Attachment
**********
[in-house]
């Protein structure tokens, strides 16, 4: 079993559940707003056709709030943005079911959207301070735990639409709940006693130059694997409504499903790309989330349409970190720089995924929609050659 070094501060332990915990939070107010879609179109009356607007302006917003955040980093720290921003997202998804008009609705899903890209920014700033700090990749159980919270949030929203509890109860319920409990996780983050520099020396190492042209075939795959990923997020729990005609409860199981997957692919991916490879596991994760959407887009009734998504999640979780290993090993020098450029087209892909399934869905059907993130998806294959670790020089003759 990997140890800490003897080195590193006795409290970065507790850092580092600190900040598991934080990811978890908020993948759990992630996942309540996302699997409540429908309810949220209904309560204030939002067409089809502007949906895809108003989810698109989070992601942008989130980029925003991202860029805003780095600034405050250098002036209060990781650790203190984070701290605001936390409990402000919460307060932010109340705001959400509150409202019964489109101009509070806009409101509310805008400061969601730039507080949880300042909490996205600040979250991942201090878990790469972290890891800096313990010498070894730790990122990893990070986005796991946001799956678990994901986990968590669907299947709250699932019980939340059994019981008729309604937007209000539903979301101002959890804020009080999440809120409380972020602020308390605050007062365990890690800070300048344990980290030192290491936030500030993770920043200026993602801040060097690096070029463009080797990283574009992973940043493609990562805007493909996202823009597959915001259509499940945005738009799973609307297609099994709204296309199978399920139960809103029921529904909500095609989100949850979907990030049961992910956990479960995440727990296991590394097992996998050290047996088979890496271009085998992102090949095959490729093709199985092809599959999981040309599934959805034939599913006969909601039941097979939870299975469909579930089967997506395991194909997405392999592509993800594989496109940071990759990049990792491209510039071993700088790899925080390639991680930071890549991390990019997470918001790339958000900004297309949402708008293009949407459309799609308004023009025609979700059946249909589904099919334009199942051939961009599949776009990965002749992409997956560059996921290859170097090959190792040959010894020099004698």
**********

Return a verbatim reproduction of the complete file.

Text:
[in-house]
């Protein structure tokens, strides 16, 4: 079993559940707003056709709030943005079911959207301070735990639409709940006693130059694997409504499903790309989330349409970190720089995924929609050659 070094501060332990915990939070107010879609179109009356607007302006917003955040980093720290921003997202998804008009609705899903890209920014700033700090990749159980919270949030929203509890109860319920409990996780983050520099020396190492042209075939795959990923997020729990005609409860199981997957692919991916490879596991994760959407887009009734998504999640979780290993090993020098450029087209892909399934869905059907993130998806294959670790020089003759 990997140890800490003897080195590193006795409290970065507790850092580092600190900040598991934080990811978890908020993948759990992630996942309540996302699997409540429908309810949220209904309560204030939002067409089809502007949906895809108003989810698109989070992601942008989130980029925003991202860029805003780095600034405050250098002036209060990781650790203190984070701290605001936390409990402000919460307060932010109340705001959400509150409202019964489109101009509070806009409101509310805008400061969601730039507080949880300042909490996205600040979250991942201090878990790469972290890891800096313990010498070894730790990122990893990070986005796991946001799956678990994901986990968590669907299947709250699932019980939340059994019981008729309604937007209000539903979301101002959890804020009080999440809120409380972020602020308390605050007062365990890690800070300048344990980290030192290491936030500030993770920043200026993602801040060097690096070029463009080797990283574009992973940043493609990562805007493909996202823009597959915001259509499940945005738009799973609307297609099994709204296309199978399920139960809103029921529904909500095609989100949850979907990030049961992910956990479960995440727990296991590394097992996998050290047996088979890496271009085998992102090949095959490729093709199985092809599959999981040309599934959805034939599913006969909601039941097979939870299975469909579930089967997506395991194909997405392999592509993800594989496109940071990759990049990792491209510039071993700088790899925080390639991680930071890549991390990019997470918001790339958000900004297309949402708008293009949407459309799609308004023009025609979700059946249909589904099919334009199942051939961009599949776009990965002749992409997956560059996921290859170097090959190792040959010894020099004698």